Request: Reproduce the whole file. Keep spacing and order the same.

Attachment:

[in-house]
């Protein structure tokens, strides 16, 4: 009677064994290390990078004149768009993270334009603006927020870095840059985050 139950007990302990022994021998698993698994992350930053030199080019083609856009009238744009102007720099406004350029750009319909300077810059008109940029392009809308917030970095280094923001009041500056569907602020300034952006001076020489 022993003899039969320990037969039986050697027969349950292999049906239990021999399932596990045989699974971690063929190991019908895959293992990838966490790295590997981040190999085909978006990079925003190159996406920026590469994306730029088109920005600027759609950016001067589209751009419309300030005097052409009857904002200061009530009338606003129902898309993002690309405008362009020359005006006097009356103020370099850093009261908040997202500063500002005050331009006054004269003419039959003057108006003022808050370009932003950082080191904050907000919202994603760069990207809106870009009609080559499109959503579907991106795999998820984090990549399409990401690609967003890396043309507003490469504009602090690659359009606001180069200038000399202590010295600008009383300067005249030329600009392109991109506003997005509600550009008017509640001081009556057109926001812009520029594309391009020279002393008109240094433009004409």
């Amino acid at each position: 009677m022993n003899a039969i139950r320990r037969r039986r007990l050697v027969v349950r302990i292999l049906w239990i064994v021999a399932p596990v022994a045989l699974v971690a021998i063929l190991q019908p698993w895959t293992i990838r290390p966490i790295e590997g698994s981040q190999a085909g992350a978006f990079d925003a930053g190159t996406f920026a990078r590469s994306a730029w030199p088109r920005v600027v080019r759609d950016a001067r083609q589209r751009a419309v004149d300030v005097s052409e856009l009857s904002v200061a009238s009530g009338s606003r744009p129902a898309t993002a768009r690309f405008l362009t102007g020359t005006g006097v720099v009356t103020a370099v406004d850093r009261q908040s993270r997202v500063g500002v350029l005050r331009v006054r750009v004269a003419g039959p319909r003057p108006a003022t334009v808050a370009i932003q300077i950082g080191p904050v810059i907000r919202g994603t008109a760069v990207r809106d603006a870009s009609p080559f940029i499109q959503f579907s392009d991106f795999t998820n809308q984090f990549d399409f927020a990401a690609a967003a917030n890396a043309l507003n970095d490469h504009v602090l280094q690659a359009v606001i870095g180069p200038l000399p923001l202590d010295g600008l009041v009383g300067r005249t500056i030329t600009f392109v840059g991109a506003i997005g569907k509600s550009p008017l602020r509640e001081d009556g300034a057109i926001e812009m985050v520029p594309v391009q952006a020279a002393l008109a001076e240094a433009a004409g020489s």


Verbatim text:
[in-house]
């Protein structure tokens, strides 16, 4: 009677064994290390990078004149768009993270334009603006927020870095840059985050 139950007990302990022994021998698993698994992350930053030199080019083609856009009238744009102007720099406004350029750009319909300077810059008109940029392009809308917030970095280094923001009041500056569907602020300034952006001076020489 022993003899039969320990037969039986050697027969349950292999049906239990021999399932596990045989699974971690063929190991019908895959293992990838966490790295590997981040190999085909978006990079925003190159996406920026590469994306730029088109920005600027759609950016001067589209751009419309300030005097052409009857904002200061009530009338606003129902898309993002690309405008362009020359005006006097009356103020370099850093009261908040997202500063500002005050331009006054004269003419039959003057108006003022808050370009932003950082080191904050907000919202994603760069990207809106870009009609080559499109959503579907991106795999998820984090990549399409990401690609967003890396043309507003490469504009602090690659359009606001180069200038000399202590010295600008009383300067005249030329600009392109991109506003997005509600550009008017509640001081009556057109926001812009520029594309391009020279002393008109240094433009004409």
């Amino acid at each position: 009677m022993n003899a039969i139950r320990r037969r039986r007990l050697v027969v349950r302990i292999l049906w239990i064994v021999a399932p596990v022994a045989l699974v971690a021998i063929l190991q019908p698993w895959t293992i990838r290390p966490i790295e590997g698994s981040q190999a085909g992350a978006f990079d925003a930053g190159t996406f920026a990078r590469s994306a730029w030199p088109r920005v600027v080019r759609d950016a001067r083609q589209r751009a419309v004149d300030v005097s052409e856009l009857s904002v200061a009238s009530g009338s606003r744009p129902a898309t993002a768009r690309f405008l362009t102007g020359t005006g006097v720099v009356t103020a370099v406004d850093r009261q908040s993270r997202v500063g500002v350029l005050r331009v006054r750009v004269a003419g039959p319909r003057p108006a003022t334009v808050a370009i932003q300077i950082g080191p904050v810059i907000r919202g994603t008109a760069v990207r809106d603006a870009s009609p080559f940029i499109q959503f579907s392009d991106f795999t998820n809308q984090f990549d399409f927020a990401a690609a967003a917030n890396a043309l507003n970095d490469h504009v602090l280094q690659a359009v606001i870095g180069p200038l000399p923001l202590d010295g600008l009041v009383g300067r005249t500056i030329t600009f392109v840059g991109a506003i997005g569907k509600s550009p008017l602020r509640e001081d009556g300034a057109i926001e812009m985050v520029p594309v391009q952006a020279a002393l008109a001076e240094a433009a004409g020489s």